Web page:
Love's Fool

On the surface, Federico Garcia Lorca’s 1928 one-act The Love of Don Perlimplín and Belisa in the Garden might look like a comedy—an elderly husband, a scheming younger wife, love letters and disguises. But the ending stirs in a little Wagner: death and redemption. It’s naturally an irresistible combination for opera composers, which led Seattle’s Kam Morrill to adapt it into Love’s Fool (or The Cuckold’s Duel). A first draft was premiered 20 years ago at Philadelphia’s Curtis Institute; as a student of Ned Rorem there, Morrill absorbed his teacher’s predilection for the long line and his skill with lyrical vocal writing. The unveiling of this reworking, with a cast of six and a micro-orchestra of cello and piano, is sponsored by the Ladies Musical Club. (Also at University House Wallingford, 4400 Stone Way N., 7:30 p.m. Sun.) GAVIN BORCHERT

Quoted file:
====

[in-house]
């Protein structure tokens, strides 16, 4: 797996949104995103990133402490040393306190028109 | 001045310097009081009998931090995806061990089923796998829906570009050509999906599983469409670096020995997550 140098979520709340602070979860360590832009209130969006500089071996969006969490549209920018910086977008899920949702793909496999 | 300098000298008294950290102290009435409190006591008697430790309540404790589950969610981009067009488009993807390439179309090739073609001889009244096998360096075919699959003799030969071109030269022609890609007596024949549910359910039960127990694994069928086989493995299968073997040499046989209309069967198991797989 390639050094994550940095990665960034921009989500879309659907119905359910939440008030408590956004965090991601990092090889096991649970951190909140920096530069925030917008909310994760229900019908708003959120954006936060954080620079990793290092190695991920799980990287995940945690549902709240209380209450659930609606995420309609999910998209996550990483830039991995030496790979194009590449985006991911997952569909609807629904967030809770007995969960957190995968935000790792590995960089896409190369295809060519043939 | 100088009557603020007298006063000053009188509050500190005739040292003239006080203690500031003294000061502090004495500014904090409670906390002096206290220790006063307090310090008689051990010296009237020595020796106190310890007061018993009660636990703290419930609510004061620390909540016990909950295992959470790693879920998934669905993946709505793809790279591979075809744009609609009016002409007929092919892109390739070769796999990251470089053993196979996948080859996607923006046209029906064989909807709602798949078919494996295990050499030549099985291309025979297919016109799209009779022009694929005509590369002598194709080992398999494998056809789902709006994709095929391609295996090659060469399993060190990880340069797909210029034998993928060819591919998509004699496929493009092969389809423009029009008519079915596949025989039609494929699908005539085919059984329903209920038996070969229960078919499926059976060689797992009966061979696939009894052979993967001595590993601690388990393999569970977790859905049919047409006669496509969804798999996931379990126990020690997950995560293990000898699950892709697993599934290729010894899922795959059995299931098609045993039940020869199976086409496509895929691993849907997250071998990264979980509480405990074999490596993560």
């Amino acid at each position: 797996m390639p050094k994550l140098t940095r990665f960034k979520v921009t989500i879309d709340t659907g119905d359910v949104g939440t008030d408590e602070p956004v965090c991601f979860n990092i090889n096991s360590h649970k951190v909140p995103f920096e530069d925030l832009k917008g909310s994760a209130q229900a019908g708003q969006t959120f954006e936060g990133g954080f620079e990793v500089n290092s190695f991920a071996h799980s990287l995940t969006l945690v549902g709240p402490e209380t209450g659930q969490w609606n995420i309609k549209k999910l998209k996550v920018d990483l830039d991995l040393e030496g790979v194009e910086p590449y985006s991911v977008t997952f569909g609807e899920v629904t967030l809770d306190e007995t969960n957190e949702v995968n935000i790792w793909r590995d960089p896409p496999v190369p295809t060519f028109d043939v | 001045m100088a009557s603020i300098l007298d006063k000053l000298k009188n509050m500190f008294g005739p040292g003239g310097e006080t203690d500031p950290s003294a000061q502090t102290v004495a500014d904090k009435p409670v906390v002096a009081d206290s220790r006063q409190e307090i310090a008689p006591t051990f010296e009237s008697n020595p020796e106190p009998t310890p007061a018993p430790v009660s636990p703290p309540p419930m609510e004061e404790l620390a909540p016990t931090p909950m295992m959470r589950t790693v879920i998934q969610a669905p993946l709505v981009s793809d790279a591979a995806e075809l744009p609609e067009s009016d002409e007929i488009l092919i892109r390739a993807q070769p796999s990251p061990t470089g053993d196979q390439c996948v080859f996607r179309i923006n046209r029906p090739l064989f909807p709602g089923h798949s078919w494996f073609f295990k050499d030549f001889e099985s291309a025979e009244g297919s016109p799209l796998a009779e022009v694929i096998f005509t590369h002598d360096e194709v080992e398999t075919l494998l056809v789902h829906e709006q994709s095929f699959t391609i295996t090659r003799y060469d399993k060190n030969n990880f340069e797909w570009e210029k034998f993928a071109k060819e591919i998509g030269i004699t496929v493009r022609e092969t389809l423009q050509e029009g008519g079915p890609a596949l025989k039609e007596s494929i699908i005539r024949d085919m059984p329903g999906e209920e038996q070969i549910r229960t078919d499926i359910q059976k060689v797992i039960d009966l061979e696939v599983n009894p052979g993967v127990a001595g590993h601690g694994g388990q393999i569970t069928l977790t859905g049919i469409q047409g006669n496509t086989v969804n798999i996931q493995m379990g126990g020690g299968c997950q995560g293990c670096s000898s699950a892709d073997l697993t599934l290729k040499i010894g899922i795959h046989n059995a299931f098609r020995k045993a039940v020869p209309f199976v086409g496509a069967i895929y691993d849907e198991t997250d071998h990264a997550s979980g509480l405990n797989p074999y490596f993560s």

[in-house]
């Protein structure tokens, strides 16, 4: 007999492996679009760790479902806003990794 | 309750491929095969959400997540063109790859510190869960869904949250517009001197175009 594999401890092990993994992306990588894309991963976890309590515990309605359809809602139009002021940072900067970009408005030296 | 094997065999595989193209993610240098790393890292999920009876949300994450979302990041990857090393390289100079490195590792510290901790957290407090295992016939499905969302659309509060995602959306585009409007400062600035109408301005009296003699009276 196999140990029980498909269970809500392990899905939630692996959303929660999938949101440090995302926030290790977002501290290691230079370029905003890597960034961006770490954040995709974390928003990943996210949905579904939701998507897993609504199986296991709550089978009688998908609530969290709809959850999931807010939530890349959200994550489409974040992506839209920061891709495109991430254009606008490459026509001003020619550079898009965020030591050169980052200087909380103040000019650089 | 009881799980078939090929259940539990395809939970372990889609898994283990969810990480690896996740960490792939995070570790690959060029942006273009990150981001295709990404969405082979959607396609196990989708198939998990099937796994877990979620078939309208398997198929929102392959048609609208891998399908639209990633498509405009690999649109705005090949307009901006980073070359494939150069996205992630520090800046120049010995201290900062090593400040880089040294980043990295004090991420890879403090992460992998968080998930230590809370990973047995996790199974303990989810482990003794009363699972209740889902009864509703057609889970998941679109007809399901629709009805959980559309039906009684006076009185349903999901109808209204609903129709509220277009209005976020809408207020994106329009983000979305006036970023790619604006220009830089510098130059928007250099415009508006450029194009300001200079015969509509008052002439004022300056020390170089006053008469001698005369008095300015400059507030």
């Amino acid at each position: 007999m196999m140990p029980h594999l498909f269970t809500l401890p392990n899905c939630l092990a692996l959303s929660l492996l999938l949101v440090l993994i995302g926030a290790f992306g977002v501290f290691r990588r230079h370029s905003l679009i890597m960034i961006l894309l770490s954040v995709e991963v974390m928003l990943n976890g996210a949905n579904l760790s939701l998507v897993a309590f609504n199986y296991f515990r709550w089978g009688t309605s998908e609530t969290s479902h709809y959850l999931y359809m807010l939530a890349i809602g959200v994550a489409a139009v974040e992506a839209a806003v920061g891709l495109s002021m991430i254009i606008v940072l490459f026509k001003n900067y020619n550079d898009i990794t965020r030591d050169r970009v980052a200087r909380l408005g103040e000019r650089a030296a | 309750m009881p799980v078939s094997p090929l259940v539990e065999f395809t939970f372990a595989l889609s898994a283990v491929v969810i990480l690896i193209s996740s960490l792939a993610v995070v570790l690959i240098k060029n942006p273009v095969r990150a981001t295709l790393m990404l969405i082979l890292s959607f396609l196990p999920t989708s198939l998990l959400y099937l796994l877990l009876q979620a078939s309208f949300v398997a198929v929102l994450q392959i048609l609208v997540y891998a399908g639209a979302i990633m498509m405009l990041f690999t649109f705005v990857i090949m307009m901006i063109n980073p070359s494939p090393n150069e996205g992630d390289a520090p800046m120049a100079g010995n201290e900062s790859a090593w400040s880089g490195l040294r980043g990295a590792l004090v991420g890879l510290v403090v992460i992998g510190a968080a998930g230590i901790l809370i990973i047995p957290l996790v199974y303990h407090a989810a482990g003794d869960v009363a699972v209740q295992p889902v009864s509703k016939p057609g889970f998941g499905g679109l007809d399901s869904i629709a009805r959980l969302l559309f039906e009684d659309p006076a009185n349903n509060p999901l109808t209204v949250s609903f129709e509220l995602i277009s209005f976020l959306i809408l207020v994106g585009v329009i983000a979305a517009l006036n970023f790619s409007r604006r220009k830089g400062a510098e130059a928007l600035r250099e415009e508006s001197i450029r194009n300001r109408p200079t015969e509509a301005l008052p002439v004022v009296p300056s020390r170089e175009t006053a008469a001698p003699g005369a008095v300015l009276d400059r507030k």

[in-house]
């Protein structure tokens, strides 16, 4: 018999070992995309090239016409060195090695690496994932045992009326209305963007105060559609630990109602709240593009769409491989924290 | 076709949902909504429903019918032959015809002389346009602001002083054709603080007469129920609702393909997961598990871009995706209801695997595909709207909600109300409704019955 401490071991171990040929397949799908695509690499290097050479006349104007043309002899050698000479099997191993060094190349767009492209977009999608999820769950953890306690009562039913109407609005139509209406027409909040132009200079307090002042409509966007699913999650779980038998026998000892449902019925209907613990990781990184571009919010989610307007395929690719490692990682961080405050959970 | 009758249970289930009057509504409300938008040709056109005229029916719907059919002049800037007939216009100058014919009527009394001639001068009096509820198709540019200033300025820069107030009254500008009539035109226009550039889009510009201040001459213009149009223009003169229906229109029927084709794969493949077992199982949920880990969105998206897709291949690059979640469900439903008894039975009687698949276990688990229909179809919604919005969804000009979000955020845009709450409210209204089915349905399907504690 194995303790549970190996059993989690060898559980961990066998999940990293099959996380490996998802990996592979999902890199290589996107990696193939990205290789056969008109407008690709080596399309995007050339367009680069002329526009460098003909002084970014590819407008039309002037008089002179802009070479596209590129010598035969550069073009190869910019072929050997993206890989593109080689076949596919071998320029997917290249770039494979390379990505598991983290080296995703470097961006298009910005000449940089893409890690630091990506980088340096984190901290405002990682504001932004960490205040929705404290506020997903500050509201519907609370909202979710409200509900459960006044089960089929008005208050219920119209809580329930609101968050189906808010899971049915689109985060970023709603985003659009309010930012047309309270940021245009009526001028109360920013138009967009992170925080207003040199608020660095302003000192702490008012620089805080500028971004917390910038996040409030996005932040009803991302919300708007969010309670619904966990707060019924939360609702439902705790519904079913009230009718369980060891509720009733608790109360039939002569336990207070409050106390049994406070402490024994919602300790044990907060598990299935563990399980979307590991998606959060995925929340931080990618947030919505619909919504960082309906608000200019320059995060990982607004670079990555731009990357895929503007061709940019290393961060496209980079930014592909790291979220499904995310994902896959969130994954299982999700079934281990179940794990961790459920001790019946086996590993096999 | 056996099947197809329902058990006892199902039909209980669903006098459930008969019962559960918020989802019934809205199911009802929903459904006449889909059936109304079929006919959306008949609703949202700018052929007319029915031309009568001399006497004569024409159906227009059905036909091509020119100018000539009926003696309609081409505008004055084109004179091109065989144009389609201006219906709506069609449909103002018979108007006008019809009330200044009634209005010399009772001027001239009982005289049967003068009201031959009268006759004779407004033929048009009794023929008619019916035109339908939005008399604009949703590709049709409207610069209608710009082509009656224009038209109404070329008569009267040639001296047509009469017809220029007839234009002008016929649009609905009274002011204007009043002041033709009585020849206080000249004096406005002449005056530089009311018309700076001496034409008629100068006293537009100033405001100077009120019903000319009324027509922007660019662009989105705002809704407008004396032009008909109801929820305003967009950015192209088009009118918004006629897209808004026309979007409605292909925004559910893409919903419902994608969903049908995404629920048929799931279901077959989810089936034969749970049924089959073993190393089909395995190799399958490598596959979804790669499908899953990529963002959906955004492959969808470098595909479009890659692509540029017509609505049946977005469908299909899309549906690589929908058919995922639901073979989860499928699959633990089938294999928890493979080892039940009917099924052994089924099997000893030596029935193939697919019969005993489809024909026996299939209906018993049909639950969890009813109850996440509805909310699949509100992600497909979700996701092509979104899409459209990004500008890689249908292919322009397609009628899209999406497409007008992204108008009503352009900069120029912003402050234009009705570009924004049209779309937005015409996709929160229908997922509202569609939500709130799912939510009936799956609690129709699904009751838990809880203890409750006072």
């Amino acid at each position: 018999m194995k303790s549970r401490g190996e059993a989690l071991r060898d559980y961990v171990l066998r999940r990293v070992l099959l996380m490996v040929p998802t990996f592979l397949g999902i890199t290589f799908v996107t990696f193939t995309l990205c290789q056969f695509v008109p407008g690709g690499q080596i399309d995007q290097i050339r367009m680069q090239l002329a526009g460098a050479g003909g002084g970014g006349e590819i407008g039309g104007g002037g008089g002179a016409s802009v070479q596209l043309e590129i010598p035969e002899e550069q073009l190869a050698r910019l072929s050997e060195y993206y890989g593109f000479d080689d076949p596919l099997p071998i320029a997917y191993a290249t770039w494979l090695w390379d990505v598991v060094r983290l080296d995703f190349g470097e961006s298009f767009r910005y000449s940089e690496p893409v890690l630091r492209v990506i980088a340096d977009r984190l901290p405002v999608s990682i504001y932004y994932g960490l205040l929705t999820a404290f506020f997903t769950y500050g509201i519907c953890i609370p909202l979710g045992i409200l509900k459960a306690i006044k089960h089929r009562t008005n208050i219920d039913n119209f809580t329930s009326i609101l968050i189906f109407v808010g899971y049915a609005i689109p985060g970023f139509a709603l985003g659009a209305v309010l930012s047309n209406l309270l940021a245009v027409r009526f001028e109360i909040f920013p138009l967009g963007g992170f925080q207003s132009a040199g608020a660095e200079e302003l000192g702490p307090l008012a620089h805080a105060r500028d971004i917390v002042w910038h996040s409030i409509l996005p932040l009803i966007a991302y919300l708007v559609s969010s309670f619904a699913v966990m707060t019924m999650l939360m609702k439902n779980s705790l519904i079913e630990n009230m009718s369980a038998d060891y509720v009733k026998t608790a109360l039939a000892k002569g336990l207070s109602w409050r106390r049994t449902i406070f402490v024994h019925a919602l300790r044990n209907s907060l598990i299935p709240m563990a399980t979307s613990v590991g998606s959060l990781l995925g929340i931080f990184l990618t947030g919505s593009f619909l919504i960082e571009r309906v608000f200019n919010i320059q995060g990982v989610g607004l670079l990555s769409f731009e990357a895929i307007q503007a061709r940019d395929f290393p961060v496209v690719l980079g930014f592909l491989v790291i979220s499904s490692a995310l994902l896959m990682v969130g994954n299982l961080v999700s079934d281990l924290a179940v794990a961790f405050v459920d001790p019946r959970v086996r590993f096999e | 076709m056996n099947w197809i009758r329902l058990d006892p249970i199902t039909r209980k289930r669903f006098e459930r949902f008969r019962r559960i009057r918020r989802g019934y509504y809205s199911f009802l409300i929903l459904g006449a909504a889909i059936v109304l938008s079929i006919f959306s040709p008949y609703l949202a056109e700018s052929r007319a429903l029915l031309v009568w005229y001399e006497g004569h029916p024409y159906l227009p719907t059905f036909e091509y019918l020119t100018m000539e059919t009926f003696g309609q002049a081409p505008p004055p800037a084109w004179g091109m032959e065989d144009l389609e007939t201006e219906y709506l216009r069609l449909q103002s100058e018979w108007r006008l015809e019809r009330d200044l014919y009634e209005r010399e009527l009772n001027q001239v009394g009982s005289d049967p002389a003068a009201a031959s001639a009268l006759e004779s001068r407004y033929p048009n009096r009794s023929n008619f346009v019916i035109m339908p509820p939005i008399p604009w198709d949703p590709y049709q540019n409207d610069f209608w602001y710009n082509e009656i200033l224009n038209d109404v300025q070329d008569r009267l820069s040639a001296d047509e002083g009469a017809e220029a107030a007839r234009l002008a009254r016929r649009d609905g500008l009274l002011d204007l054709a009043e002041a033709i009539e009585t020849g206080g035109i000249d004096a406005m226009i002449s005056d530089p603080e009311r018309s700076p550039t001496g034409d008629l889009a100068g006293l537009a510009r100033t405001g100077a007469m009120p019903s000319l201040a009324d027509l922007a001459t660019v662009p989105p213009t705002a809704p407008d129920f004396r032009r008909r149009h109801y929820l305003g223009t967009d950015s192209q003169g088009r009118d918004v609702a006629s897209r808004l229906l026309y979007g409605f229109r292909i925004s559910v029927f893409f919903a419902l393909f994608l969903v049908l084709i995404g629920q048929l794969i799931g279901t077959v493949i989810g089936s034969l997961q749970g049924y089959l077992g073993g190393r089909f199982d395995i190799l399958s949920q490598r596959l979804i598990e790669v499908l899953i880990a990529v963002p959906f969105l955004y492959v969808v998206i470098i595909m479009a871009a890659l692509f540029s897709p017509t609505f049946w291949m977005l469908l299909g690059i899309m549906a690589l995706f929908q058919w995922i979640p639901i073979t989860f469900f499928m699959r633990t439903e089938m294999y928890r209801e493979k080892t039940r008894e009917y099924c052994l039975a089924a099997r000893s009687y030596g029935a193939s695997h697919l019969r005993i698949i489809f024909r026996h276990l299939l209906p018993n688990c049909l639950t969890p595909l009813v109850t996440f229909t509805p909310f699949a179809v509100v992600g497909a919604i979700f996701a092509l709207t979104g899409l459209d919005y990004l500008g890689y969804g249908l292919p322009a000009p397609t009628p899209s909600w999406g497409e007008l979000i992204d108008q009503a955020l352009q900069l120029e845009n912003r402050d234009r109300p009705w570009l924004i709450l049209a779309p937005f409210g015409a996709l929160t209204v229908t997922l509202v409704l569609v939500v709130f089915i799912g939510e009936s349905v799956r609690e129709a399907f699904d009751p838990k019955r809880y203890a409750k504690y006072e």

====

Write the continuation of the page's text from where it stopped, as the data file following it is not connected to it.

Sat., Oct. 17, 2 p.m.; Sun., Oct. 18, 7:30 p.m., 2009

comments powered by Disqus

Friends to Follow